Piling upThanks to increasing urbanisation, Nepal is facing a huge waste management challenge. Yet, the concerned authorities have failed to give it the kind of attention it warrants.
Thanks to increasing urbanisation, Nepal is facing a huge waste management challenge. Yet, the concerned authorities have failed to give it the kind of attention it warrants. Various stakeholder and organisations are involved in waste management, but they are only concentrated and focused on the collecting and dumping waste. The major three basic principle of waste management—recycling, reusing and reducing—are not emphasised enough by the major cities of Nepal for waste management that is effective and sustainable.
The key to efficient waste management is to ensure proper segregation of waste at source and to ensure that the waste goes through different streams of recycling and resource recovery. One of the best ways of managing waste includes waste to energy conversion.
The solid waste that is derived from homes and hotels can be converted to biogas, electricity, fertiliser, and fuel. Plastic waste can be managed through the process of pyrolysis which involves the procedure of heating the waste thermo chemically to extract mixture of oil that yield diesel, petrol and even electricity. Biogas generation from putrefiable waste is another excellent way of managing waste. In addition to this composting can be done.
Another possible solution for waste management is incineration. First adopted in the United Kingdom, incineration is known as thermal treatment that involves the combustion of organic substances contained in waste materials. Only those materials that are unable to recycle are managed by this process of incineration. This method is particularly popular in Japan where availability of land is scarce.
In the context of Nepal, we have poor municipal solid waste (MSW) management techniques. More than 80 percent of waste is dumped at landfill sites. The estimated amount of MSW across the country is 2,000 tonnes, while the Kathmandu Valley alone generates 566 tonnes of solid waste each day.
This MSW generated by Kathmandu valley is 3.5 times more than waste generated in Pokhara which is next in the list with 117 tons a day. About 6MW of electricity could be produced from the waste generated at Kathmandu valley alone.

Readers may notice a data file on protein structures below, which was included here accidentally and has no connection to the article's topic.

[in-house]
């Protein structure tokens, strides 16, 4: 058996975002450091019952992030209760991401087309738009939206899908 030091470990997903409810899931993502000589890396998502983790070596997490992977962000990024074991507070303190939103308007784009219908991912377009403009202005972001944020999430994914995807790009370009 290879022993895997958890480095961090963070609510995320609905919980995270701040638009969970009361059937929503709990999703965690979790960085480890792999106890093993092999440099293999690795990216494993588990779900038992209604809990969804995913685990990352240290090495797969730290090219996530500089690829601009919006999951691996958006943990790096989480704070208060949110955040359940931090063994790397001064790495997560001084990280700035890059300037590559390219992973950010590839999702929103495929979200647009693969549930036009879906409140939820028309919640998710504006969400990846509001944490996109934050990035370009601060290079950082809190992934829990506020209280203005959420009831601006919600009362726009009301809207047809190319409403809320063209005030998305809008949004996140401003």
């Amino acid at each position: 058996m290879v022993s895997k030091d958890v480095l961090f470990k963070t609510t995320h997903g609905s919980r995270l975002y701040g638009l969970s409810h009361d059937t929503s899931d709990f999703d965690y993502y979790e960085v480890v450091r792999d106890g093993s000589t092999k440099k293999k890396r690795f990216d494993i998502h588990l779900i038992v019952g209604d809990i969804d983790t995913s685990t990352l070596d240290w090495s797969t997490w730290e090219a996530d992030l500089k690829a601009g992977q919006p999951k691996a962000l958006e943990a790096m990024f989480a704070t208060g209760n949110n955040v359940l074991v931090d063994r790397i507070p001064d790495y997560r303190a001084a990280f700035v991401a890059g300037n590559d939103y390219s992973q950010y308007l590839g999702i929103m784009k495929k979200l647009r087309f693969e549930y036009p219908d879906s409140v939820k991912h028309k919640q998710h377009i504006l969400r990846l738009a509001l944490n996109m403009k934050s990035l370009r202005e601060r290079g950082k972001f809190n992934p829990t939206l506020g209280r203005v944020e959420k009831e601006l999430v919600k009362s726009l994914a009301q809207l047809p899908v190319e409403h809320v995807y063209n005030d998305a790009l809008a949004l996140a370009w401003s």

Using landfill as a primary method of waste disposal is neither eco-friendly, nor sustainable in a country like ours. The trash produced in Kathmandu and Lalitpur is dumped at Sisdol landfill site in Nuwakot. But the landfill site nearly burst at seams a few months ago owing to an overload of solid waste. If only we tried to manage waste by recycling and reusing, this problem could have been reduced to a large extent. Establishing incinerator and other WTE plants could not be possible for us right away. But if are determined enough, we can manage waste in such a way that only 30 percent of the non-recyclable trash is dumped in the landfill.
In case of Kathmandu valley Doko recycler is one of the leading company that is focusing on the waste management. Although Nepwaste Pvt Ltd , Clean Valley Company and the Dutch-Nepali enterprise have been working on waste management, but they are not sufficient to combat the waste disposal problem in the valley. Practical Action Nepal Office has initiated a project called “Strengthening Local Capacities in Integrated Sustainable Waste Management (ISWM) in small and medium municipalities of Nepal” with the financial support from European Union under its EC Asia Eco Pro II programme and close partnership among Practical Action Nepal, GTZ/udle, MuAN and WASTE. The project is basically targeted to four municipalities i.e. Bharatpur, Vyas, Birendranagar and Nepalgunj. These are commendable initiative but more need to be done.
The most significant challenge still remains managing unsystematic land filing of waste as well as illegal dumping of waste into rivers and lake which has caused environmental and public health problems. Further, the dumping of e-waste—mainly computer waste—commonly called green passport waste, too has exacerbated the waste management in the country.
Nepal’s waste management predicament presents a number of social and environmental problems for us. Simple steps, such as community participation could be the starting point for efficient waste management. Gradually, which technology will be best suited for us needs to be identified too. From the government side, it needs to propel sanitation to the top of the policy agenda. Further, scientific principle and engineering method for waste management should be adopted.
Youths in Pokhara showed us the way to recycling plastic by paving a section of road with non-biodegradable waste. Converting waste from nothing to everything is possible. We just need a strong political will and collective conscience to make it happen.
- Joshi is studying at Agriculture and Forestry University, Rampur in Chitwan.